Schools praised as truancy rates drop
Fewer Southland pupils skipped class last year, and truancy officers praised schools for their proactive approach to attendance.
Both the Invercargill Student Support Network and the Southern Rural Education Activities Programme reported a downward trend in truancy, which they credit to the hard work of school staff.
Southern Rural Education Activities Programme attendance and alternative education officer Malcolm Dunn, who works with schools in central and eastern Southland, said truancy rates had been tracking down in rural schools for a few years.
Schools were using innovative anti-truancy techniques, including texting parents when pupils did not turn up to class, he said.
He believed lower truancy rates could also help young people stay out of the court system.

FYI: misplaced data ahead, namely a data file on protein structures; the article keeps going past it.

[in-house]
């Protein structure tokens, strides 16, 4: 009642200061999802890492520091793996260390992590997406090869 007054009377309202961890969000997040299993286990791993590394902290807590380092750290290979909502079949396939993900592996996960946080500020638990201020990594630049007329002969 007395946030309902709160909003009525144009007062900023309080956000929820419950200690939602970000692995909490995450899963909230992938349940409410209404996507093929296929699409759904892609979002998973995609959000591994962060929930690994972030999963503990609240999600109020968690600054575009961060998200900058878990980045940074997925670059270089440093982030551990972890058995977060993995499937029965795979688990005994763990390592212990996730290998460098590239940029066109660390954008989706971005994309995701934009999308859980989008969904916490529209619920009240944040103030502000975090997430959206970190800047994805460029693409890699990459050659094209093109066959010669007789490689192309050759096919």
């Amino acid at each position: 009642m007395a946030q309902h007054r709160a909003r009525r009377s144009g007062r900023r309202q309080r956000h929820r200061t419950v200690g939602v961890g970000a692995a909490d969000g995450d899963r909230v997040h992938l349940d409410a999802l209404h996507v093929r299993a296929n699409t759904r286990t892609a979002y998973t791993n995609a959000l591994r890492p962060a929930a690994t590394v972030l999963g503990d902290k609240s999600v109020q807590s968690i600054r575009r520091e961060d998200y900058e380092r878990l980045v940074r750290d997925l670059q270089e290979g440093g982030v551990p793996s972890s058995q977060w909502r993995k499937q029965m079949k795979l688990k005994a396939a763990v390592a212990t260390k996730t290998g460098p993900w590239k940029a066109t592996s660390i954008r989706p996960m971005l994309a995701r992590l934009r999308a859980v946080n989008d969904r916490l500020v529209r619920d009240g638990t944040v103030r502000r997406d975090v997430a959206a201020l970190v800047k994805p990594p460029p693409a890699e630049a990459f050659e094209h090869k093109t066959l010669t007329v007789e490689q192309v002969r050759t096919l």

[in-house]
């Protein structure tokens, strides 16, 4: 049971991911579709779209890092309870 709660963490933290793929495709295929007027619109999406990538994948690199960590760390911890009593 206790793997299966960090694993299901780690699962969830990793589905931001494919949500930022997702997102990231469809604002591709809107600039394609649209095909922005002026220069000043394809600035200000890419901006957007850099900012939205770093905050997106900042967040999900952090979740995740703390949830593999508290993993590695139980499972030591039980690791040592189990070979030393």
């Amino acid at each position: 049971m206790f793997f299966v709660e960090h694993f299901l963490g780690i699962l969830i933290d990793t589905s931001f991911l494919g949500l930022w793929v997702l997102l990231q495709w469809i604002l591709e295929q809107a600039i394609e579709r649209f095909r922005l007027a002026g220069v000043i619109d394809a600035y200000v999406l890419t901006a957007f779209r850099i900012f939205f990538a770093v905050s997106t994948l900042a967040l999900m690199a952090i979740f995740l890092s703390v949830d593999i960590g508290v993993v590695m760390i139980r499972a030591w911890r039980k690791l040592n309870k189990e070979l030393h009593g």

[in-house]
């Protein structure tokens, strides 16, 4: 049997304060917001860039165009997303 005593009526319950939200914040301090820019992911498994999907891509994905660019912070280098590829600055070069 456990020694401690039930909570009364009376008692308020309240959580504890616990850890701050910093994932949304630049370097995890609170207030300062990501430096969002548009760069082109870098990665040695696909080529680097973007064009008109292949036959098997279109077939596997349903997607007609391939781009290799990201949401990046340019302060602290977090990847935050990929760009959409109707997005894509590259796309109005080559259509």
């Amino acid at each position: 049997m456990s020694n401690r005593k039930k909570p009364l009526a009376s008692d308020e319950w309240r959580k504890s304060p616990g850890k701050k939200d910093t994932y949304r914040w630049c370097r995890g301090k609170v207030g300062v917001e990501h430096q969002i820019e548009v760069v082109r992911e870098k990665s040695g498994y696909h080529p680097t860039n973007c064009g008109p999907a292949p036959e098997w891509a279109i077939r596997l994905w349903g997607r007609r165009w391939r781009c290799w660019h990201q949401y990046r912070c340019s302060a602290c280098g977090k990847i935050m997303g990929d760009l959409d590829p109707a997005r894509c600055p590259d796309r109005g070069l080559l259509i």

Data by the Ministry of Education shows the number of completed "non-enrolled" truancy cases - where pupils left a school and were not enrolled in another within 20 days - dropped from 32 in 2011 to 19 in Southland last year.
The Invercargill Student Support Network's district truancy service, which deals with frequent truants from 46 schools in Southland, received only 35 referrals in 2012, down from 57 referrals in 2011.
Support network director Lois Conway said schools were being more proactive towards to truancy.
They were working hard to engage pupils in school activities and programmes, which had kept attendance levels up, she said.
The Southland Times